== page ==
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Conflict and Peace

Stories related to violent conflicts, diplomatic tensions, and conflict prevention, mediation and resolution.

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First Summit of the European Political Community opens in Prague

First Summit of the European Political Community opens in Prague

In the historic settings of Prague Castle, leaders from across Europe gathered on Thursday for the first summit of the European Political Community. Apart from the leaders of the 27 EU member states, leaders from non EU member states are also attending, including Albania, Armenia, Azerbaijan. Bosnia and Herzegovina, Georgia, Iceland, Kosovo, Liechtenstein, Moldova, Montenegro, North Macedonia, Norway, Serbia, Switzerland, Turkey, Ukraine and the United Kingdom With the dramatic consequences of Russia’s aggression war, EU leaders agreed during the European Council meeting in June 2022 to launch the European Political Community with the aim of bringing together countries on the European continent. The ambition is to bring leaders together on the European continent and to foster their cooperation on issues of common interest, revolving around peace and security, the economic situation, energy and climate, and migration and mobility. No formal written outcome of the European Political Community is envisaged. After the traditional family photo, the meeting kicked off with a round table discussion on peace and security in Europe. This story will be updated throughout the day.

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Chad government and opposition groups sign peace pledge after talks in Doha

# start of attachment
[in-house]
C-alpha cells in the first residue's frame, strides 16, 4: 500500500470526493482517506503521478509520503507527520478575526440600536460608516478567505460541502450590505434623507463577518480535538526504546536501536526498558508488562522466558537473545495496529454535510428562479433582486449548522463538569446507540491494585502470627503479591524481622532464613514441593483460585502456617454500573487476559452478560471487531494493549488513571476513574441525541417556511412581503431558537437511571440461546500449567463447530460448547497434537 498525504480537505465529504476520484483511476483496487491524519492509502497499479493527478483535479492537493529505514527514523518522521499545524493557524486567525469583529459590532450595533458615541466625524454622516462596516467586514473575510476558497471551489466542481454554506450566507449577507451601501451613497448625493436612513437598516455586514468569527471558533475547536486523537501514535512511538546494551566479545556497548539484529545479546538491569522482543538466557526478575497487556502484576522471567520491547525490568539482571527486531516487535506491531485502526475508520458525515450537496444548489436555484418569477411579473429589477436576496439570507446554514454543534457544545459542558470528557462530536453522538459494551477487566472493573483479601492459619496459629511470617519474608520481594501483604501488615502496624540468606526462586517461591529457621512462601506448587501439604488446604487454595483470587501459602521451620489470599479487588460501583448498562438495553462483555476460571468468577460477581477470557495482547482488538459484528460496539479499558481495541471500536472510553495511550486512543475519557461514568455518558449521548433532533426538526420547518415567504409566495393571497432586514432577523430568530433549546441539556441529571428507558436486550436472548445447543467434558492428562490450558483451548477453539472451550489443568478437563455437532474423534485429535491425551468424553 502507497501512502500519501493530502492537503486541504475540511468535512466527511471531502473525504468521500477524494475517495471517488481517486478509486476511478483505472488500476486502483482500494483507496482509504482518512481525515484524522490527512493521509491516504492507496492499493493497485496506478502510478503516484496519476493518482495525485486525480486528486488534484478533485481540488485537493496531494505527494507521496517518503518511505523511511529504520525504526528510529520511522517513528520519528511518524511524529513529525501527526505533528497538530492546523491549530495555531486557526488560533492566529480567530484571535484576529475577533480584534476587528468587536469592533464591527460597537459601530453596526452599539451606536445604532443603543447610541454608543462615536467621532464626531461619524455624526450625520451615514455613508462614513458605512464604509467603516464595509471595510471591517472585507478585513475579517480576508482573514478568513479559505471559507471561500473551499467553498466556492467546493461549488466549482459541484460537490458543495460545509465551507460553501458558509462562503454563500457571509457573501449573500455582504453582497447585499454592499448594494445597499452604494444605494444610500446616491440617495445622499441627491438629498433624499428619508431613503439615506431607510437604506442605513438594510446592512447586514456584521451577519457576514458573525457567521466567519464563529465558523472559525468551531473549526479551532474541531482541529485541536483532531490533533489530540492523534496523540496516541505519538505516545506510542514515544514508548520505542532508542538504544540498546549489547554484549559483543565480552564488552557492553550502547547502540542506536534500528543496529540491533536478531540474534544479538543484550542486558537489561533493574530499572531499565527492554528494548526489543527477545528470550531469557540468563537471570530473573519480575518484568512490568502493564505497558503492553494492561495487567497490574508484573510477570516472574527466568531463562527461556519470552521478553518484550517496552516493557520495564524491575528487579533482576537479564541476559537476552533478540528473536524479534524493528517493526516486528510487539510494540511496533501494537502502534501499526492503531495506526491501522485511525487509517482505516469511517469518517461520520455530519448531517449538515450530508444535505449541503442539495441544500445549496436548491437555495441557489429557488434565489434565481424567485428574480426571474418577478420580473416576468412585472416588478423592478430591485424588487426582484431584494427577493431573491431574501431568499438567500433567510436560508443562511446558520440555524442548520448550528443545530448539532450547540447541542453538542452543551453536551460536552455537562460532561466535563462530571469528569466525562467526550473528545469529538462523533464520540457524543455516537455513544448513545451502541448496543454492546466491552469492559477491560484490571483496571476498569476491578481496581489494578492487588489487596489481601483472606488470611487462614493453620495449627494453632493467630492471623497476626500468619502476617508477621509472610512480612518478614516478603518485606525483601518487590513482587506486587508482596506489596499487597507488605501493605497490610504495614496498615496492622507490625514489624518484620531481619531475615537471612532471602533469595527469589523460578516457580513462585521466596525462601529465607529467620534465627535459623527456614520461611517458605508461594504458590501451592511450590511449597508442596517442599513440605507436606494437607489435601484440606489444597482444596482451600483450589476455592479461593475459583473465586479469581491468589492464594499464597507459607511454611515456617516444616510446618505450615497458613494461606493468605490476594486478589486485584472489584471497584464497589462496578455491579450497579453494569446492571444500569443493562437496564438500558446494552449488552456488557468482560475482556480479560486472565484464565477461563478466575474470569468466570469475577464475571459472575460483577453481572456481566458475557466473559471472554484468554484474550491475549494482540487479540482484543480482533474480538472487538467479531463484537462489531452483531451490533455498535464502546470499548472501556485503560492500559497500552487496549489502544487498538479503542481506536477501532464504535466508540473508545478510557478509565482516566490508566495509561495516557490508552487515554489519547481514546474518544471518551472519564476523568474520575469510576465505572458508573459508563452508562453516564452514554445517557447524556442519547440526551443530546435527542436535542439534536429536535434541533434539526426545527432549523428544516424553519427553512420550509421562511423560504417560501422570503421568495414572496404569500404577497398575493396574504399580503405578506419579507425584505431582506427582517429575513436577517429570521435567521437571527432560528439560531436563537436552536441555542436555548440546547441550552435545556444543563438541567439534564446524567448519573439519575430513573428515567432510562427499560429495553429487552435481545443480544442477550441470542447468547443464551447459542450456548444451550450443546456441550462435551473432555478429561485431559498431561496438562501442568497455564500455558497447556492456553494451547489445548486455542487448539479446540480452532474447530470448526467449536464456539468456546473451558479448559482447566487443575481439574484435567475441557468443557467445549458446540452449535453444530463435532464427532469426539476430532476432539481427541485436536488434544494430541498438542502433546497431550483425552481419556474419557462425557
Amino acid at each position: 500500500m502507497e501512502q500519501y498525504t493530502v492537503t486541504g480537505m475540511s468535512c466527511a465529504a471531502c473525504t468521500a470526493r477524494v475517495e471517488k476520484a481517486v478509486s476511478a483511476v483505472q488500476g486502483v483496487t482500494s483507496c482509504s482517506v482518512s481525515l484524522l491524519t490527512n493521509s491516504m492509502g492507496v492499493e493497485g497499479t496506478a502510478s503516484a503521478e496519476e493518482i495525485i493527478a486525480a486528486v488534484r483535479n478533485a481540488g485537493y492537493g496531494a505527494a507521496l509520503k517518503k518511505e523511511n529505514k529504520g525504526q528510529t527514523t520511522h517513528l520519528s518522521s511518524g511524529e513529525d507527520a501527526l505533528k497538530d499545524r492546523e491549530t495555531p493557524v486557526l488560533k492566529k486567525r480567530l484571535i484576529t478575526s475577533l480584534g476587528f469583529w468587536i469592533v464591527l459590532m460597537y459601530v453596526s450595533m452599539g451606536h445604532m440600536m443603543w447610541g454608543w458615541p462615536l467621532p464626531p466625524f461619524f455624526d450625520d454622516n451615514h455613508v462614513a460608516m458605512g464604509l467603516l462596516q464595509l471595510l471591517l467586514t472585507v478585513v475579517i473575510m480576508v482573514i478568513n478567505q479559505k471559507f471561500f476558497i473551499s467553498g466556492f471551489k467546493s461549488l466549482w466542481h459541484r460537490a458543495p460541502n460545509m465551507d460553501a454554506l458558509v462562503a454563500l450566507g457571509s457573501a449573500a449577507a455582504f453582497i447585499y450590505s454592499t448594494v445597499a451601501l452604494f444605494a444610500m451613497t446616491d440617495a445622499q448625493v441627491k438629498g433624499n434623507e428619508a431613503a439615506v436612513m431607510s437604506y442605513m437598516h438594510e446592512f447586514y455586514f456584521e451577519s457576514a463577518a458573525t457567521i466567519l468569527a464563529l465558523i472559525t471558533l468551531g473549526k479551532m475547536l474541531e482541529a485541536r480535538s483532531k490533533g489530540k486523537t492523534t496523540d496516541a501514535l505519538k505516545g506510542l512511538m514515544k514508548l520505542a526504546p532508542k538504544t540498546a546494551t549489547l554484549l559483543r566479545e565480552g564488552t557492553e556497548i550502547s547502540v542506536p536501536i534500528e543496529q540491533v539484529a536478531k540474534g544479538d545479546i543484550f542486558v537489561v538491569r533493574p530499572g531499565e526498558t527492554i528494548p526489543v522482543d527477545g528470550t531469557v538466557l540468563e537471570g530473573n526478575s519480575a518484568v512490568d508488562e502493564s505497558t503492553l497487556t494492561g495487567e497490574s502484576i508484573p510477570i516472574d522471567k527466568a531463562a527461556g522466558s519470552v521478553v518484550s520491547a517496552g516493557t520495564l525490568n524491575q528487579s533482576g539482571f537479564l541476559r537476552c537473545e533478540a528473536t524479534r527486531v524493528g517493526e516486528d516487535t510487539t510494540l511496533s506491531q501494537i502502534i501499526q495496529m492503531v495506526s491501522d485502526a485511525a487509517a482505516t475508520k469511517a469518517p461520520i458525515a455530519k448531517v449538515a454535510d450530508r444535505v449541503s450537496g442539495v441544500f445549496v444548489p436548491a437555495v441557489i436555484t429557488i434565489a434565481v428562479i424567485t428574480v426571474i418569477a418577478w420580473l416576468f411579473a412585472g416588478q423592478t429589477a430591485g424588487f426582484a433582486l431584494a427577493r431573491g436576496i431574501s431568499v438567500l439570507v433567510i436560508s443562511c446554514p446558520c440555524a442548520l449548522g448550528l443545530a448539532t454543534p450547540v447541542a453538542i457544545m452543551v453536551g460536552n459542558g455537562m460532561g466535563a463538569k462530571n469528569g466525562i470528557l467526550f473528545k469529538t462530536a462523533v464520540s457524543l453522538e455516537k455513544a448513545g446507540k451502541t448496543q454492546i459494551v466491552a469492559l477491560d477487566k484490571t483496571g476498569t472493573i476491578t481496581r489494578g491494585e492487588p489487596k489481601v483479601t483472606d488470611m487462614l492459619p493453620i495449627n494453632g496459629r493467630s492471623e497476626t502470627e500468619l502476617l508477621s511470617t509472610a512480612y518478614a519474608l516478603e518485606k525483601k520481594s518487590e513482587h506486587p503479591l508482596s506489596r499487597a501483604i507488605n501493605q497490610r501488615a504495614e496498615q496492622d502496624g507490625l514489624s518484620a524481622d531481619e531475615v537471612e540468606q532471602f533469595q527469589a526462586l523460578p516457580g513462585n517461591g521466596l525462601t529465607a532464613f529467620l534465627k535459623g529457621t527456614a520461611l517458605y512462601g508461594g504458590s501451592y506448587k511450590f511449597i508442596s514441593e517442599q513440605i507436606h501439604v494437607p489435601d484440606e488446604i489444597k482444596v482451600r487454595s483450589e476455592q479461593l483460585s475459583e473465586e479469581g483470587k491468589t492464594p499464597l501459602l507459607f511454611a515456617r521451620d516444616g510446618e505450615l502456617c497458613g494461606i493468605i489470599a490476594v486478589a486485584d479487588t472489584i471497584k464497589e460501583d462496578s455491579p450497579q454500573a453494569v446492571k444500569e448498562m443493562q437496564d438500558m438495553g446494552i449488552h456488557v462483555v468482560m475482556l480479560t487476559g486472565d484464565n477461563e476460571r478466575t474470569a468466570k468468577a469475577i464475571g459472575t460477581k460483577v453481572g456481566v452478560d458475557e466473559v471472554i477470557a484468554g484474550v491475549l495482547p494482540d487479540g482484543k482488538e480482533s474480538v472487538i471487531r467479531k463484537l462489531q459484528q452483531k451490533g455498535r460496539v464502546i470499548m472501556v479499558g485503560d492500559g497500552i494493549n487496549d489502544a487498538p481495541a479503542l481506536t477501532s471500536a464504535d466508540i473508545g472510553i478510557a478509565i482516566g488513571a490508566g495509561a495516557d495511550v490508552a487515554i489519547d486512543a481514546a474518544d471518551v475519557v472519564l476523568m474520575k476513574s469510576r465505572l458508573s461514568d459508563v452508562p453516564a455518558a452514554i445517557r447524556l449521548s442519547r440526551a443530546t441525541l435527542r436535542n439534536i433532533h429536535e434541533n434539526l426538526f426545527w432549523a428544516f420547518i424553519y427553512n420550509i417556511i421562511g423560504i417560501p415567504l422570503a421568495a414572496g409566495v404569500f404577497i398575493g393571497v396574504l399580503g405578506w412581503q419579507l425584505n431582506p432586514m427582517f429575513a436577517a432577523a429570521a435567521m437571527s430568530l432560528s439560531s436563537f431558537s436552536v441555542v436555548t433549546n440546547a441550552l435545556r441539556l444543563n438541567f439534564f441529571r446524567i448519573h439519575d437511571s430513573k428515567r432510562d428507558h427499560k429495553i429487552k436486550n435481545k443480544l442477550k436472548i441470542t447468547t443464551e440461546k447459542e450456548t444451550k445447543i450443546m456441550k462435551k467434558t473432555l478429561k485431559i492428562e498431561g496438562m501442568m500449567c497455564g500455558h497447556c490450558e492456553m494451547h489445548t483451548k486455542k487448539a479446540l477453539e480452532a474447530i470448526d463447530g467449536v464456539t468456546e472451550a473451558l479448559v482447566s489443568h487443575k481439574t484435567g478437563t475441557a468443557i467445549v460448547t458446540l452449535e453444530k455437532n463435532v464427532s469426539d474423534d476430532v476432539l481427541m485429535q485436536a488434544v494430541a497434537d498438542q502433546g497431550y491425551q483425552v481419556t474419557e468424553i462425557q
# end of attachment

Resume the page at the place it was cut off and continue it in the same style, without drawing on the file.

Chad government and opposition groups sign peace pledge after talks in Doha

Chad’s military government and opposition groups signed a pledge on Monday (8 August) in Qatar ahead of planned national reconciliation talks, though the deal did not include the country’s main opposition group. Qatar has been mediating between the different sides since last March. Under the terms of the deal in Doha, those who signed have agreed to a cease-fire ahead of the talks scheduled for 20 August in the Chadian capital of N’Djamena. Chad’s military government also agreed to “not take any military or police operations against the signing groups” in neighbouring countries. However, the Front for Change and Concord in Chad, the main rebel group in the country, did not sign the pledge. We hope “other groups will join the march of reconciliation and peace, with a view to achieving the aspirations and dreams of the Chadian people,” Qatari Foreign Minister Sheikh Mohammed bin Abdulrahman Al-Thani told those gathered for the signing ceremony. “The initial peace agreement we are celebrating today will be an important turning point toward stability and prosperity for the Chadian people.”